If you were drowning, you might not celebrate the lack of appetite amongst the sharks in the ocean in which were submerged. But the Leveson report is out and to read what is left of Britain’s national newspaper industry put forth, between the gulps of sea water, there were hearty cheers. Or perhaps they were just bubbles. Still, forget the media reaction, recall what David Cameron said when he announced the inquiry:

[T]here are three pillars to this. There is the issue of police corruption, there is the issue of what happened at the media, and there are also questions for politicians past, present and future.

Let’s say, for the purposes of discussion, that you had a media outlet which bought information corruptly for entertainment, whose owners and/or executives could provide free political advertising to buy favour or scare off critics, and which traded all of that for commercial advantage for other properties…

Any inquiry might be expected to tackle the issues underlying these relationships: the social, technological and legal factors that might affect them.

Well Leveson didn’t. And the press, so anxious to put themselves at the centre of the story, missed the fact that they were not all in the dock together, with the police and the politicians…

 

 

 

 

 

 

 

 

 

 

 

Comments?

Switch on to regulation

This article first appeared in the Press Gazette on 22 July 2004.

Politicians frequently bemoan the poisonous relationship between themselves and members of the press. Peter Hain asked at a meeting earlier this year what could be done to rebuild relationships between journalists and the government. There is an answer, and it’s one that will stick in the throat of every print journalist. It’s regulation.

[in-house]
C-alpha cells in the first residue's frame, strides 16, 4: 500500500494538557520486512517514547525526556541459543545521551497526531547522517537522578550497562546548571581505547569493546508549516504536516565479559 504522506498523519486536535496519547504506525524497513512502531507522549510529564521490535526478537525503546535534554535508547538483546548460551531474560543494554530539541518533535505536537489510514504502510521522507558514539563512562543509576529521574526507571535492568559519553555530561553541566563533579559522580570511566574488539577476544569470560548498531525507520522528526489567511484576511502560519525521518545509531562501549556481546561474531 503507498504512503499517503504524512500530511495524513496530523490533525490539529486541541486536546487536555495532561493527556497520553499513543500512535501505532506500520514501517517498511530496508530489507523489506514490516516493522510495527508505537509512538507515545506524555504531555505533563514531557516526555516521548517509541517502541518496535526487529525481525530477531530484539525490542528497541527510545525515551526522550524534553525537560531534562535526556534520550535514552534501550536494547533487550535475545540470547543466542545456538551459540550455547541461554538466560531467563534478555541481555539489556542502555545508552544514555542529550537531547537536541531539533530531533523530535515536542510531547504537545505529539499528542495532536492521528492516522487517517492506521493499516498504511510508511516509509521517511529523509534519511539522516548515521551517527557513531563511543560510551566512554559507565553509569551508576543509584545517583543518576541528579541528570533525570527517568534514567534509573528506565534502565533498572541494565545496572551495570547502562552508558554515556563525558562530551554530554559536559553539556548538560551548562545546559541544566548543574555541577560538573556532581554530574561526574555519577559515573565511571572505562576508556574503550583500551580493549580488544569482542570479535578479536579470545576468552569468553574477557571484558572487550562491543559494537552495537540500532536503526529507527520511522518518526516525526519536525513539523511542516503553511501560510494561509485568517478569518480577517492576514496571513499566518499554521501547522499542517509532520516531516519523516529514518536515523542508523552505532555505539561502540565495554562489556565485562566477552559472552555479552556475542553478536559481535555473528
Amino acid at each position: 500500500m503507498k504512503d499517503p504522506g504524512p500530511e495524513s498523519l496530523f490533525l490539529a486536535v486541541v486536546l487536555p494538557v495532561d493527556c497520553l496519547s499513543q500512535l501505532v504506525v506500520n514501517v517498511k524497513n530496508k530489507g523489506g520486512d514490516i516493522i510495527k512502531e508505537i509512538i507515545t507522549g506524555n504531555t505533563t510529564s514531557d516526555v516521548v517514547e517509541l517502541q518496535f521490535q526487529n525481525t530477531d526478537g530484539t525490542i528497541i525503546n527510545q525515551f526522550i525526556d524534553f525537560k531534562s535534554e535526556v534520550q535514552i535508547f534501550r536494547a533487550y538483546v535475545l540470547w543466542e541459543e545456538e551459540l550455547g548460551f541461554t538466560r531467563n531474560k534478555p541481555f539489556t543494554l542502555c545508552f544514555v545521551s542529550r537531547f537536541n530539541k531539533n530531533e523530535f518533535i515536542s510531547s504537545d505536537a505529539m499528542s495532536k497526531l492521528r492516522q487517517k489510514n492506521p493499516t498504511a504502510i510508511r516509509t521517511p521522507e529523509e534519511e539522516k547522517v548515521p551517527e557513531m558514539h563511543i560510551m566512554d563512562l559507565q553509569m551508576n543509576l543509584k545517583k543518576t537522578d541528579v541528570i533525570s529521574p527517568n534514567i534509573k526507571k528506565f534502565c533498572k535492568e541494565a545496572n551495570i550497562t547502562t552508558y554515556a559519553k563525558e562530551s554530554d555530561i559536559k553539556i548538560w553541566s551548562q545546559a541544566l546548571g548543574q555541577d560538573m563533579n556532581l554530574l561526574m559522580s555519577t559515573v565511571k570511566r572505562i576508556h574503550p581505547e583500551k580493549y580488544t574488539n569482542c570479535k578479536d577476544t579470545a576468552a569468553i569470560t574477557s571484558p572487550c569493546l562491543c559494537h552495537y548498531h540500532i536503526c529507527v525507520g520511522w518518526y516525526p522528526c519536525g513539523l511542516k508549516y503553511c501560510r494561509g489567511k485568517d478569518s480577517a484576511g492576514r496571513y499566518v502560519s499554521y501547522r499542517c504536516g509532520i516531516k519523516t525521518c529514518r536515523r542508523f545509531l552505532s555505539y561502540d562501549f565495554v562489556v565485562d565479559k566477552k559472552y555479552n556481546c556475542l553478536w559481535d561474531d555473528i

What is really poisoning political life? Surely it is the kind of rancid editorial dished out daily by the likes of the Daily Mail on one side and the holier-than-thou hectoring of The Guardian on the other. Broadcast journalists are used to getting a caning – especially at the Beeb. Part of the BBC’s self-imposed, post-Hutton penance is the establishment of a seminary dispensing truth, justice and the corporation way to every journalist who takes the licence fee-funded shilling. But broadcast journalism remains the quality benchmark and standard-setter for all journalism in the UK.

The cocktail of editorial opinion and news served up in our privately owned press is unknown in broadcasting. Take the Murdoch empire. The unregulated Trevor Kavanagh is an out-and-out ideologue, albeit a brilliant one. Adam Boulton on the regulated Sky News is an insightful and authoritative analyst.

The reason for the difference is, I would argue, regulation. Regulation that insists on accuracy, fairness and, crucially, impartiality.

The new programme code proposed by Ofcom devotes a whole section to impartiality and the code in its entirety is 35 pages. The Editors’ code of practice, that underpins the work of the Press Complaints Commission, is not much longer than this article.

Impartiality doesn’t merit a mention and the PCC administers the kind of knock-kneed discipline that tabloid leader-writers routinely blame for the decline of the family and the collapse in moral standards.